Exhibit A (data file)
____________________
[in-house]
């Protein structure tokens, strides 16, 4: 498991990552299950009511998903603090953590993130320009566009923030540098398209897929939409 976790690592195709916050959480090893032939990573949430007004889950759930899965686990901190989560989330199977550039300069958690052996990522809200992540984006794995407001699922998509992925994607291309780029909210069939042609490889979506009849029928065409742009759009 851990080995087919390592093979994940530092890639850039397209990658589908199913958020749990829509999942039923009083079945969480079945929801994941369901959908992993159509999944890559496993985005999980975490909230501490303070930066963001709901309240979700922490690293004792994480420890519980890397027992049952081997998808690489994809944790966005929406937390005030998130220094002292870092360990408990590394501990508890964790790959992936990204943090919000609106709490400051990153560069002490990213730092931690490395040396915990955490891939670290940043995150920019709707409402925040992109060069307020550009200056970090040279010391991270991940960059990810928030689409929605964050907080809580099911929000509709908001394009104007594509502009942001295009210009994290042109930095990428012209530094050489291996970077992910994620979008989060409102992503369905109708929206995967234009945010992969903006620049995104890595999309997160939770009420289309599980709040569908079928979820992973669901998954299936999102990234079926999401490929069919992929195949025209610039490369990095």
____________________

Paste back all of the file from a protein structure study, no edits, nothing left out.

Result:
[in-house]
């Protein structure tokens, strides 16, 4: 498991990552299950009511998903603090953590993130320009566009923030540098398209897929939409 976790690592195709916050959480090893032939990573949430007004889950759930899965686990901190989560989330199977550039300069958690052996990522809200992540984006794995407001699922998509992925994607291309780029909210069939042609490889979506009849029928065409742009759009 851990080995087919390592093979994940530092890639850039397209990658589908199913958020749990829509999942039923009083079945969480079945929801994941369901959908992993159509999944890559496993985005999980975490909230501490303070930066963001709901309240979700922490690293004792994480420890519980890397027992049952081997998808690489994809944790966005929406937390005030998130220094002292870092360990408990590394501990508890964790790959992936990204943090919000609106709490400051990153560069002490990213730092931690490395040396915990955490891939670290940043995150920019709707409402925040992109060069307020550009200056970090040279010391991270991940960059990810928030689409929605964050907080809580099911929000509709908001394009104007594509502009942001295009210009994290042109930095990428012209530094050489291996970077992910994620979008989060409102992503369905109708929206995967234009945010992969903006620049995104890595999309997160939770009420289309599980709040569908079928979820992973669901998954299936999102990234079926999401490929069919992929195949025209610039490369990095």